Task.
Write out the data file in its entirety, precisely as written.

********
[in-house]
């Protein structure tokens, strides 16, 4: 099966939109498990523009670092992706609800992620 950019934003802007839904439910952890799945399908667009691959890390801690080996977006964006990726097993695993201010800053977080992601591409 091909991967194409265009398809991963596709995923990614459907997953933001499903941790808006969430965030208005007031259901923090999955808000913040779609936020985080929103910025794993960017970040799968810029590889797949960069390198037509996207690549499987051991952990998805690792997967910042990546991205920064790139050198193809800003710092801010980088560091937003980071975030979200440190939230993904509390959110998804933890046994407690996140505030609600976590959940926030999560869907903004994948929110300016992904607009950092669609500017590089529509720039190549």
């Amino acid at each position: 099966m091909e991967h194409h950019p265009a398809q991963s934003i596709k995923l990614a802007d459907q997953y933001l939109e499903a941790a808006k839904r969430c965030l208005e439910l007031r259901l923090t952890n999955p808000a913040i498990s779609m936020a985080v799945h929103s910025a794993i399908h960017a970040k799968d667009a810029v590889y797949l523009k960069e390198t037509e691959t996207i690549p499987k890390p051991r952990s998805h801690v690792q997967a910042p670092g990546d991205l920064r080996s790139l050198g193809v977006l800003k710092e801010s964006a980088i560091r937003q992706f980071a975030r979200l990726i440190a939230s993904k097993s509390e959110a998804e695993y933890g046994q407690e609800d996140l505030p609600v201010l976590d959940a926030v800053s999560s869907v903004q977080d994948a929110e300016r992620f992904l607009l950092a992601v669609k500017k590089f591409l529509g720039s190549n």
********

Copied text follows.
[in-house]
């Protein structure tokens, strides 16, 4: 099966939109498990523009670092992706609800992620 950019934003802007839904439910952890799945399908667009691959890390801690080996977006964006990726097993695993201010800053977080992601591409 091909991967194409265009398809991963596709995923990614459907997953933001499903941790808006969430965030208005007031259901923090999955808000913040779609936020985080929103910025794993960017970040799968810029590889797949960069390198037509996207690549499987051991952990998805690792997967910042990546991205920064790139050198193809800003710092801010980088560091937003980071975030979200440190939230993904509390959110998804933890046994407690996140505030609600976590959940926030999560869907903004994948929110300016992904607009950092669609500017590089529509720039190549």
């Amino acid at each position: 099966m091909e991967h194409h950019p265009a398809q991963s934003i596709k995923l990614a802007d459907q997953y933001l939109e499903a941790a808006k839904r969430c965030l208005e439910l007031r259901l923090t952890n999955p808000a913040i498990s779609m936020a985080v799945h929103s910025a794993i399908h960017a970040k799968d667009a810029v590889y797949l523009k960069e390198t037509e691959t996207i690549p499987k890390p051991r952990s998805h801690v690792q997967a910042p670092g990546d991205l920064r080996s790139l050198g193809v977006l800003k710092e801010s964006a980088i560091r937003q992706f980071a975030r979200l990726i440190a939230s993904k097993s509390e959110a998804e695993y933890g046994q407690e609800d996140l505030p609600v201010l976590d959940a926030v800053s999560s869907v903004q977080d994948a929110e300016r992620f992904l607009l950092a992601v669609k500017k590089f591409l529509g720039s190549n």